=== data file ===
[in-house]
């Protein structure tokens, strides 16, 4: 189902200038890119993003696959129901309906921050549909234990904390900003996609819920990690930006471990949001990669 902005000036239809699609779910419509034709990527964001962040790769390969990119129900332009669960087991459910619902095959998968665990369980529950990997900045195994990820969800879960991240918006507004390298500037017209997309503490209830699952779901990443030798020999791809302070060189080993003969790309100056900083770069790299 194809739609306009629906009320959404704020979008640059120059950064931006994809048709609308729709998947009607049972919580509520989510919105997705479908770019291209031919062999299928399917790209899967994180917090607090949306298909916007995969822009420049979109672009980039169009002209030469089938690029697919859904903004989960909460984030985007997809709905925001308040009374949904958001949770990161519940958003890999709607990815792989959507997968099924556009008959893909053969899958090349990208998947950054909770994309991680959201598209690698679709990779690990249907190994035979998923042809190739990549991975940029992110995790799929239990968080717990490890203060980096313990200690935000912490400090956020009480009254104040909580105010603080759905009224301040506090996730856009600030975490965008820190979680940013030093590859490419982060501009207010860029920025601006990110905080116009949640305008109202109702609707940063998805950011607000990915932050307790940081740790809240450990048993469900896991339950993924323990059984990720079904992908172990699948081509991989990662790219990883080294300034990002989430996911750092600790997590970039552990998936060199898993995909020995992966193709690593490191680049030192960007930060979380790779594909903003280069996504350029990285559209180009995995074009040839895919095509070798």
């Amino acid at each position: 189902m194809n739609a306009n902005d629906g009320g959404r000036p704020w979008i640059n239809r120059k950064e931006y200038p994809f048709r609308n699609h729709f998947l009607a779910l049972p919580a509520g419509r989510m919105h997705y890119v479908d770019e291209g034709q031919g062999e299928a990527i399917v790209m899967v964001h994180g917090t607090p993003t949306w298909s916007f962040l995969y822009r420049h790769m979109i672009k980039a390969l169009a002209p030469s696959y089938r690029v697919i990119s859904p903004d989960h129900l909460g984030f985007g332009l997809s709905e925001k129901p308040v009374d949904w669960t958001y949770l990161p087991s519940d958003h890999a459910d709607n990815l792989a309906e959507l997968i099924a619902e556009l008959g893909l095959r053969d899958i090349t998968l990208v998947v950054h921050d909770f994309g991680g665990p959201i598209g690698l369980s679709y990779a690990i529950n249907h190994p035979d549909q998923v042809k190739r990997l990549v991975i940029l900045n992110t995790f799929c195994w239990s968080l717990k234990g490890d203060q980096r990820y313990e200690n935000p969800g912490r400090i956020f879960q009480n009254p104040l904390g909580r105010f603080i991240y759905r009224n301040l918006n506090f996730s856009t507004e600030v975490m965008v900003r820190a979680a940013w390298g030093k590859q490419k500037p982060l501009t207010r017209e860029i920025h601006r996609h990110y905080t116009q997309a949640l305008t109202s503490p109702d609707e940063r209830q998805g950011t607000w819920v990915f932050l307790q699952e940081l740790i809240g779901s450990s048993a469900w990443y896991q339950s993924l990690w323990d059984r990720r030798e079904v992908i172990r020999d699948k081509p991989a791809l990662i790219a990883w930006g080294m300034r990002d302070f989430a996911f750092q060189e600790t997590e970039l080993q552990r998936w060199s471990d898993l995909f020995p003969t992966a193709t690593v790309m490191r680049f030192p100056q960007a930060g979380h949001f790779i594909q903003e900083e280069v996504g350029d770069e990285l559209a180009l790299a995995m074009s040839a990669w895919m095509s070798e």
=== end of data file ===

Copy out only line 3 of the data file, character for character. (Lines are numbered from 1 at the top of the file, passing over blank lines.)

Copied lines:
């Amino acid at each position: 189902m194809n739609a306009n902005d629906g009320g959404r000036p704020w979008i640059n239809r120059k950064e931006y200038p994809f048709r609308n699609h729709f998947l009607a779910l049972p919580a509520g419509r989510m919105h997705y890119v479908d770019e291209g034709q031919g062999e299928a990527i399917v790209m899967v964001h994180g917090t607090p993003t949306w298909s916007f962040l995969y822009r420049h790769m979109i672009k980039a390969l169009a002209p030469s696959y089938r690029v697919i990119s859904p903004d989960h129900l909460g984030f985007g332009l997809s709905e925001k129901p308040v009374d949904w669960t958001y949770l990161p087991s519940d958003h890999a459910d709607n990815l792989a309906e959507l997968i099924a619902e556009l008959g893909l095959r053969d899958i090349t998968l990208v998947v950054h921050d909770f994309g991680g665990p959201i598209g690698l369980s679709y990779a690990i529950n249907h190994p035979d549909q998923v042809k190739r990997l990549v991975i940029l900045n992110t995790f799929c195994w239990s968080l717990k234990g490890d203060q980096r990820y313990e200690n935000p969800g912490r400090i956020f879960q009480n009254p104040l904390g909580r105010f603080i991240y759905r009224n301040l918006n506090f996730s856009t507004e600030v975490m965008v900003r820190a979680a940013w390298g030093k590859q490419k500037p982060l501009t207010r017209e860029i920025h601006r996609h990110y905080t116009q997309a949640l305008t109202s503490p109702d609707e940063r209830q998805g950011t607000w819920v990915f932050l307790q699952e940081l740790i809240g779901s450990s048993a469900w990443y896991q339950s993924l990690w323990d059984r990720r030798e079904v992908i172990r020999d699948k081509p991989a791809l990662i790219a990883w930006g080294m300034r990002d302070f989430a996911f750092q060189e600790t997590e970039l080993q552990r998936w060199s471990d898993l995909f020995p003969t992966a193709t690593v790309m490191r680049f030192p100056q960007a930060g979380h949001f790779i594909q903003e900083e280069v996504g350029d770069e990285l559209a180009l790299a995995m074009s040839a990669w895919m095509s070798e």